Lula Mae Hardaway, 76; Stevie Wonder’s Mother Helped Him Write Lyrics

Times Staff Writer

One day in the 1970s, Stevie Wonder was at home in Detroit, playing around on the family piano. He had a piece of a melody, a slice of a lyric. And he sang it again and again: “Here I am baby.... Here I am baby....

Nearby was Lula Mae Hardaway, his mother, who eventually came up with the hook: “Signed, sealed, delivered. I’m yours.”

That song was a hit for Stevie Wonder. That moment was emblematic of the relationship between mother and son.


Lula Mae Hardaway, who co-wrote some of her son’s hits, including “I Was Made to Love Her” and “Signed, Sealed, Delivered I’m Yours,” died May 31. She was 76. The family disclosed no information about the cause or location of her death.

In 2003 Hardaway told her life story in “Blind Faith, The Miraculous Journey of Lula Hardaway, Stevie Wonder’s Mother.” The authorized biography details her life of early abandonment and abuse and the extreme love she had for her children.

Hardaway was born Jan. 11, 1930, in Eufaula, Ala. Her teenage mother left her in the care of a sharecropping aunt and uncle who raised Hardaway as their own.

Their deaths threw her world into turmoil and landed her in the hands of a string of relatives.

Eventually, Hardaway moved to Saginaw, Mich. There she married a man more than 30 years older than she, who physically abused her and forced her into prostitution for a time. Hardaway did it to buy food for her children, and stole coal to keep her family warm.

Surviving and escaping that life were exercises in faith. But raising her third child, born Stevland Judkins, was an act of negotiation, each day maneuvering through her own emotions of guilt and despair. She believed his blindness was God’s retribution for the things she had done in her life.


Yet she was convinced “that God had never placed a happier child on the face of the Earth,” wrote the authors of “Blind Faith.”

For years she took him to faith healers and doctors, hoping to find a cure for the blindness that doctors surmised was caused when Wonder, born prematurely, received too much oxygen in an incubator. Wonder grew up undaunted by his blindness, playing war with his brothers and kids in the neighborhood, getting into trouble, and mastering every instrument he picked up -- one of his many gifts.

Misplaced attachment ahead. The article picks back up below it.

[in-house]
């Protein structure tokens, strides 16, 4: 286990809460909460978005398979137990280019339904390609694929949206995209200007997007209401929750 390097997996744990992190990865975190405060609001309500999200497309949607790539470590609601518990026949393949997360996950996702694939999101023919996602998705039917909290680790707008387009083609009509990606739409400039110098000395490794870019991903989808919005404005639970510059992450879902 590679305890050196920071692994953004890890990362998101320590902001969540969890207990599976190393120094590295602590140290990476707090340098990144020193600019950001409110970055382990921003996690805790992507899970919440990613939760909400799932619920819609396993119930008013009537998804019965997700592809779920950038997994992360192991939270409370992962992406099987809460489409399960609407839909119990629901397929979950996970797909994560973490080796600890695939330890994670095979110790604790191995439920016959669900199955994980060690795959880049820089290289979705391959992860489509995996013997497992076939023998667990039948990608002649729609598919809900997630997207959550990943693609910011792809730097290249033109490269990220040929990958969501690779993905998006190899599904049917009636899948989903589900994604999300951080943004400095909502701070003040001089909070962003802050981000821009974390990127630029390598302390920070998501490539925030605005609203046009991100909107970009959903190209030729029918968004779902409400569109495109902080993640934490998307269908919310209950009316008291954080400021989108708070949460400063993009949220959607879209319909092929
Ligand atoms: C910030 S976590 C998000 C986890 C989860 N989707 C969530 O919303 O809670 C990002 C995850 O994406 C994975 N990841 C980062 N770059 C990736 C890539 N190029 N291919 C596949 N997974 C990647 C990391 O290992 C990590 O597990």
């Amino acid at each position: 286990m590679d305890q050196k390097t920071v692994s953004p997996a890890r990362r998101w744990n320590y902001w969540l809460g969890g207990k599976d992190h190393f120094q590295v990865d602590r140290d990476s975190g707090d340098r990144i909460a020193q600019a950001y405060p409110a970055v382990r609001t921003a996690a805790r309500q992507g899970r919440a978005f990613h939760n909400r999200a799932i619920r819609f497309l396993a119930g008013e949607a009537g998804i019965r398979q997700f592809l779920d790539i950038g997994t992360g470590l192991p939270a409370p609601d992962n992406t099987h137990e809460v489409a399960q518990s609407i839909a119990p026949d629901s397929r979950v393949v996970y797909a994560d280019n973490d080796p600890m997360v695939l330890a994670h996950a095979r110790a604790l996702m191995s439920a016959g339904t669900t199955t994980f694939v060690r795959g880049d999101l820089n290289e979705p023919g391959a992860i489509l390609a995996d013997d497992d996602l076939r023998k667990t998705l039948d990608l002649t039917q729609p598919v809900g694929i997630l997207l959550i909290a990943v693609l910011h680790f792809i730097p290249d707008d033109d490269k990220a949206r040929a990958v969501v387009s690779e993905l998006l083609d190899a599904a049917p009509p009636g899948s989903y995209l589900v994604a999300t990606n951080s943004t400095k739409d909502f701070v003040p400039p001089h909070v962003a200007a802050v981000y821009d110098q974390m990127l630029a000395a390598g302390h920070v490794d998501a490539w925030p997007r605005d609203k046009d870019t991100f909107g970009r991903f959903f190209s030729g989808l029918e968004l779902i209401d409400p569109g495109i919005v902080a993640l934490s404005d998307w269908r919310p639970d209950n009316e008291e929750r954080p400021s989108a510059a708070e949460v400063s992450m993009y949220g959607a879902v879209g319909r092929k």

When he was still a boy, Stevie helped his mother to see that his life was good. That epiphany is recounted in “Blind Faith.”

I worry because I can’t always be there to watch after you. I worry that you won’t be happy, because you’ll always wish that you could see. And there’s nothing Mama can do about it.

And, then, Stevie said it: Don’t be sad, Mama. I’m not sad....

And at that moment Lula realized that it was true:... He wasn’t burdened with the weight of his affliction. He didn’t feel sorry for himself or seek pity from others.


The family eventually moved to Detroit, where Wonder signed with Motown Records when he was still a boy.

Hardaway supported him behind the scenes, raising her family and occasionally helping write songs, including “You Met Your Match” and “I Don’t know Why I Love You.”

In 1973, Stevie Wonder was seriously injured in a car accident, an eerie real-life version of a recurring nightmare Hardaway had had over the years.

But the next year, Hardaway was with her then-23-year-old son at the Hollywood Palladium when he received his first Grammy.

“I can only thank God he’s alive to accept these awards,” she said in a 1974 Los Angeles Times article.

Before the event, Wonder had expressed his desire for Hardaway to join him onstage if he won.


He won many times that night, and the final time his name was announced as a winner, Hardaway walked to the stage with him.

Wonder handed the statuette to his mother. “Her strength has led us to this place,” he is quoted as saying in “Blind Faith.”

Wonder later purchased a house for his mother in the San Fernando Valley, where she enjoyed a life of churchgoing, fishing, horse racing and cooking, including what family members called a “legendary peach cobbler.”

In a statement released to The Times, Wonder said: “We prayed for our mother to have the best. We wanted her to be queen.... We were blessed a million times by the blessing that I received in my life.”

A service was held for Hardaway on Thursday at West Angeles Church of God in Christ. There were remarks by Motown founder Berry Gordy and songs by gospel singer Yolanda Adams and others. Wonder delivered the eulogy and sang a gospel song, a statement of faith, fortitude and thankfulness called “I Won’t Complain.”

In addition to Wonder, Hardaway is survived by her children: Milton Hardaway, Calvin Hardaway, Timothy Hardaway and Renee Hardaway. Her surviving siblings are Effie Maybell Rhodes, Minnie Askew, Arthur Hardaway, Mary Ann Thomas and Herman Hardaway. She had 20 grandchildren and great-grandchildren. A son, Larry Judkins Hardaway, preceded her in death.